Saucon Valley has good schools. Our performance rating for the high school is in the top 10% in Pennsylvania. The middle school is in the top 20%. In comparison, our elementary school is struggling, ranking near the mid-point of all Pennsylvania elementary schools. To see more detail about how we compare to other schools in our state, click on these links and look at the first chart (High School, Middle School, Elementary School).

Often we hear that problems start in elementary school and kids get further and further behind until they fail in high school. We face this prospect right now as many of our youngsters struggle to learn the basics. Saucon Valley school rankings have varied a lot over the years, both up and down. Some attribute these changes to random variation and demographics. It doesn't really matter, though, as our schools must educate the students that live in our district. The current administration has put changes in place in the past few years to better address our students' needs and the results will soon become apparent. We cannot be complacent. The future of our students depends on a quality education, especially in this age of job competition with robots and the global community. Also, a significant share of the value of our real estate depends on school performance.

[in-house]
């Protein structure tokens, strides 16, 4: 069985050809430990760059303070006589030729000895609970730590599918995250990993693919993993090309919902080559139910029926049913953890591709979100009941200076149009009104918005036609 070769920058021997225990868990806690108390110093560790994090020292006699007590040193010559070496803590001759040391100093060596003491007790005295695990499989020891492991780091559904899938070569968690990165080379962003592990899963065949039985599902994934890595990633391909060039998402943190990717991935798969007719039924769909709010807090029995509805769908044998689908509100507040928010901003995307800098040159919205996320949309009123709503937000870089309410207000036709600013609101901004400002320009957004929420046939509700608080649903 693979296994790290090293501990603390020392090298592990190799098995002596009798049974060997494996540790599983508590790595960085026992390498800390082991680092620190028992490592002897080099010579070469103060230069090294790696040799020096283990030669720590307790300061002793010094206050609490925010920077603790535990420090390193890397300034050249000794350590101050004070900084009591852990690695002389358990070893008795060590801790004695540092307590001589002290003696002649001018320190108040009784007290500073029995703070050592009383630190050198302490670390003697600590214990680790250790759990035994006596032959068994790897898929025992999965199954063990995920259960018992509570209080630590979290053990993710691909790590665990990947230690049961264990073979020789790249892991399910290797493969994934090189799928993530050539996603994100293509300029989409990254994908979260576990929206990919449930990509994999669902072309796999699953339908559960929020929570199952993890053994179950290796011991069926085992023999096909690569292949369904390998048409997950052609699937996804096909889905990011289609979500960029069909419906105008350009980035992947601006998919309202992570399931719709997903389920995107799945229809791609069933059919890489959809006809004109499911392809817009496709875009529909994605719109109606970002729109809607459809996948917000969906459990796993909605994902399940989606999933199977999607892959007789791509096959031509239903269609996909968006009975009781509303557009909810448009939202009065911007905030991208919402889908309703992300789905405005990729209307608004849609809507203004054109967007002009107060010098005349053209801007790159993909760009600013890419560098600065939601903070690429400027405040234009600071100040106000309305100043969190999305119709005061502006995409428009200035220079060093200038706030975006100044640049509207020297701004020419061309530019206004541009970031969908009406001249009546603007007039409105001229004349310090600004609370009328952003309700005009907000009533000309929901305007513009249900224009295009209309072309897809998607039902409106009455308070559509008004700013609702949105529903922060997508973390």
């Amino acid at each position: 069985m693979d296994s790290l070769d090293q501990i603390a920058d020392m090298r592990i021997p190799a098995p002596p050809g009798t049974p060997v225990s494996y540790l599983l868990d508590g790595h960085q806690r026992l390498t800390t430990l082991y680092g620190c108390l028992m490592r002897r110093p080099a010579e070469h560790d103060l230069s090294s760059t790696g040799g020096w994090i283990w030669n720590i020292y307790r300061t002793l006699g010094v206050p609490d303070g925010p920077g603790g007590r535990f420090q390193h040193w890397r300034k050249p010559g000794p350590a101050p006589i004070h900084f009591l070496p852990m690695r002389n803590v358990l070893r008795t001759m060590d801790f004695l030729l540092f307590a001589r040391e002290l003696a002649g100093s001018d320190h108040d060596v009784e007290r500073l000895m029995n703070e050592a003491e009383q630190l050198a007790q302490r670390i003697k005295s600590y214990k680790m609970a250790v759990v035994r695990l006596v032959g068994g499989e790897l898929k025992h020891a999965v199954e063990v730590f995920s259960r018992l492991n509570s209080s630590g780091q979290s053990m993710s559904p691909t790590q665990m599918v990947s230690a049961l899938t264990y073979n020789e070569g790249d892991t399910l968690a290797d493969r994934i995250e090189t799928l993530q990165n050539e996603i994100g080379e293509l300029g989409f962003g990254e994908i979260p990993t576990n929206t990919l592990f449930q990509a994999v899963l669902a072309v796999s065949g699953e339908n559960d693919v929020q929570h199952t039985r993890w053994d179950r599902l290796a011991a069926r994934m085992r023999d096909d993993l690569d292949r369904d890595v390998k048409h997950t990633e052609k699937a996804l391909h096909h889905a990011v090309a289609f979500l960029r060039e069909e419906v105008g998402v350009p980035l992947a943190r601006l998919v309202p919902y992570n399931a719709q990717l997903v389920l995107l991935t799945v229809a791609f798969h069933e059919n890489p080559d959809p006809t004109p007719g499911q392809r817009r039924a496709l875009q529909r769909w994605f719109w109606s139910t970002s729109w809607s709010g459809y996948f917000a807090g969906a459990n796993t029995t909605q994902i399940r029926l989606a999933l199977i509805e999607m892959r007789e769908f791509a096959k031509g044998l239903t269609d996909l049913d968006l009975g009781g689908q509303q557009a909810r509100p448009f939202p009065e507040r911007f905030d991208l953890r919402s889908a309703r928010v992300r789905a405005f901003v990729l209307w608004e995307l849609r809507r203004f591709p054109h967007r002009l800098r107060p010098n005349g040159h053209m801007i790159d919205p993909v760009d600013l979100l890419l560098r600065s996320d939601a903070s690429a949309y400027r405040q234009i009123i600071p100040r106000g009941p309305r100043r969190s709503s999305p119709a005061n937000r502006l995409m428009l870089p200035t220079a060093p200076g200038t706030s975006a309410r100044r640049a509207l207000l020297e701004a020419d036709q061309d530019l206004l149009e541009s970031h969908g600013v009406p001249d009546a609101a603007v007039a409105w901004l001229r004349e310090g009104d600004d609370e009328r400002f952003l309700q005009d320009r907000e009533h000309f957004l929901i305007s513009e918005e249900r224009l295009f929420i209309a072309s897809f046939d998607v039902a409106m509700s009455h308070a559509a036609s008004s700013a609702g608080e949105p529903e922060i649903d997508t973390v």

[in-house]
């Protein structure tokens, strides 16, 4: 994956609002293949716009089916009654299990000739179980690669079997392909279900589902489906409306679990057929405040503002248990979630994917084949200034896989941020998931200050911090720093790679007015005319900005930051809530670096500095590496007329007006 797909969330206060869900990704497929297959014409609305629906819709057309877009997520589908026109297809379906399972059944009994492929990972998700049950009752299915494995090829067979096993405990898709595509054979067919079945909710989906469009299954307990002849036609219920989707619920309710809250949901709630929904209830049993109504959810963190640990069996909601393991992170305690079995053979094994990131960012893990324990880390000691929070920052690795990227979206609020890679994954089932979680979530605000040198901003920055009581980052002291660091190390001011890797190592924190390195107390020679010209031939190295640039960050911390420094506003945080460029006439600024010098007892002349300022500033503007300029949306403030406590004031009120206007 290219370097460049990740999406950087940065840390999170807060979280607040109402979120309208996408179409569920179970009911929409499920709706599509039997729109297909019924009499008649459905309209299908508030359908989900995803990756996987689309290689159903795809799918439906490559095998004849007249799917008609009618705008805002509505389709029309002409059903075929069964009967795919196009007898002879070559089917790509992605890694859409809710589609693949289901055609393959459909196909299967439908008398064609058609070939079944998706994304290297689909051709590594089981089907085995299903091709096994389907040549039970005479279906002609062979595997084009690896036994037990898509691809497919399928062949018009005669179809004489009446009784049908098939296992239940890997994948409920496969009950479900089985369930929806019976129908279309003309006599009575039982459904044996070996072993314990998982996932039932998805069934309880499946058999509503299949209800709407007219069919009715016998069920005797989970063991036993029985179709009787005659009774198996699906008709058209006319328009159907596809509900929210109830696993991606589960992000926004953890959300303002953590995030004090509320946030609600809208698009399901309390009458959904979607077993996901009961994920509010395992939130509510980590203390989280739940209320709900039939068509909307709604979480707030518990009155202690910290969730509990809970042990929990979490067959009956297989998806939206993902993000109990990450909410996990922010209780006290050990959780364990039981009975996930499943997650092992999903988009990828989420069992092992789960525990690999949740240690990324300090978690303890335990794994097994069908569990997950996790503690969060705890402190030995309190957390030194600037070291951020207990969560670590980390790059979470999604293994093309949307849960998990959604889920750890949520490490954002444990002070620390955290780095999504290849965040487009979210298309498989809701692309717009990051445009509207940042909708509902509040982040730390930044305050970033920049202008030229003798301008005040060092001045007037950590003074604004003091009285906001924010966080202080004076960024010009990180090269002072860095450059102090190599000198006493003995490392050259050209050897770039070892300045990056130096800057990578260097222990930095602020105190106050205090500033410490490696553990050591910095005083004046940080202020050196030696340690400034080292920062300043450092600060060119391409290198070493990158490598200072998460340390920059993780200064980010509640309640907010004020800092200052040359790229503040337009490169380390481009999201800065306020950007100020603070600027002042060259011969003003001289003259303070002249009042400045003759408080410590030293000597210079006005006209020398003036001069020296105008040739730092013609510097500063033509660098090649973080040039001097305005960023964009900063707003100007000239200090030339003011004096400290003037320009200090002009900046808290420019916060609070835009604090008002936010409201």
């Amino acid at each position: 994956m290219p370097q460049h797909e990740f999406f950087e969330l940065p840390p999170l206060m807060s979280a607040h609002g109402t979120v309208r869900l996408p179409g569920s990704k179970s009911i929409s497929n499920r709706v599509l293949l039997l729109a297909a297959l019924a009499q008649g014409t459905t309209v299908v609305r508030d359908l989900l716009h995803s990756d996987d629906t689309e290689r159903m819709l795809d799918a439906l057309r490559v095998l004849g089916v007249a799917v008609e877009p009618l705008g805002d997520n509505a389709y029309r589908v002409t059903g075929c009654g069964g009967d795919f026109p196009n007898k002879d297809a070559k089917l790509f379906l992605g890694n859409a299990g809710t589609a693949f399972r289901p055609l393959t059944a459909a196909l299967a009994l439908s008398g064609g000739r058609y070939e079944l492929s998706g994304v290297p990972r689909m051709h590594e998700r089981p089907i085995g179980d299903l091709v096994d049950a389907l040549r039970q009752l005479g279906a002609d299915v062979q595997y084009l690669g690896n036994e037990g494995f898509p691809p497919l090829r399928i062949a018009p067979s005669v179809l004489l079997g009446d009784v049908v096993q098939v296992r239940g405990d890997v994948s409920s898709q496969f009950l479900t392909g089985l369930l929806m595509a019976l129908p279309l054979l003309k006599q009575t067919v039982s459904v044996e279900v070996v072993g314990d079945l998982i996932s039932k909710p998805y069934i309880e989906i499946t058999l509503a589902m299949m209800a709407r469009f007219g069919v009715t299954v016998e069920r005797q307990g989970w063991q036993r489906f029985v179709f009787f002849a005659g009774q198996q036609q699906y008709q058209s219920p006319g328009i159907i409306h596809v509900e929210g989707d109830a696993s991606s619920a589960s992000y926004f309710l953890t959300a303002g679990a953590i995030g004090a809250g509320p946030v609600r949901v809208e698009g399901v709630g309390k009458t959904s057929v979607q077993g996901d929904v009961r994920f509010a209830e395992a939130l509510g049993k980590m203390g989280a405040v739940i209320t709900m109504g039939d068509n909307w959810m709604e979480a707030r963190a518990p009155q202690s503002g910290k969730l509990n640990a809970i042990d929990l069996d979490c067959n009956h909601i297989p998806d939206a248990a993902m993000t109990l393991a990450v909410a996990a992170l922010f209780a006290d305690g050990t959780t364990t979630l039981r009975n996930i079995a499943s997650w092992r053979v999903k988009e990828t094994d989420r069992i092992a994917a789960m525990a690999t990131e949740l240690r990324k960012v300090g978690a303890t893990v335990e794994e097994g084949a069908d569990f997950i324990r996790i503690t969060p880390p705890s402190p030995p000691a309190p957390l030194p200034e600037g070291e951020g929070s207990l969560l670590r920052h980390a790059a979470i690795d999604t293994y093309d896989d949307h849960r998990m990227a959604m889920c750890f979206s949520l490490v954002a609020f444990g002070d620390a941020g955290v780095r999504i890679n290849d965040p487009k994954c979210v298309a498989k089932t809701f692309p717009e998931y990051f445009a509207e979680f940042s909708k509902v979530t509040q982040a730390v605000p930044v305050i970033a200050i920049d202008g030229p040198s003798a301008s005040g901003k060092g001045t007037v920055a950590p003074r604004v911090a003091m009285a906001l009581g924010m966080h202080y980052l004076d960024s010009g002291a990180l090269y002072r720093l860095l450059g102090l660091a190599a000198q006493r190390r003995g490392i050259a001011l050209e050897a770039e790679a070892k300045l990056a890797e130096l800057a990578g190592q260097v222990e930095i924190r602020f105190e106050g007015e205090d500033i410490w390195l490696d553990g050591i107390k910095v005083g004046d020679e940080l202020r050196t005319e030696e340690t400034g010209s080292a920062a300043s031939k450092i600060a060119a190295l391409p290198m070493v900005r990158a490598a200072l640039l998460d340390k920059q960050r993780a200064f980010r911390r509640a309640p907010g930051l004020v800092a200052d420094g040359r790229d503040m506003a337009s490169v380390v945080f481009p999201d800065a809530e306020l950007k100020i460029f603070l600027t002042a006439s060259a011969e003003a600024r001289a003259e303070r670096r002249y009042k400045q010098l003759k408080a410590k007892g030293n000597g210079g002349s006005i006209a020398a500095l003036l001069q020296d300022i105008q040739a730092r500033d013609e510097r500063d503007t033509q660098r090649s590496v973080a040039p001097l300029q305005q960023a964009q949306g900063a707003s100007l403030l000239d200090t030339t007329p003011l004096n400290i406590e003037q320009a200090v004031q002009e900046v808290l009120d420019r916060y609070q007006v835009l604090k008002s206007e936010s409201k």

We have a good school system, and we have the ingredients for a great one. Cedric wants to work with other board members, administrators and teachers to move our schools toward great.


Often the community only learns of important business coming before the school board when the agenda is published on the Friday before the Tuesday board meeting. This allows little time for taxpayers and parents who feel strongly about an issue to prepare and participate.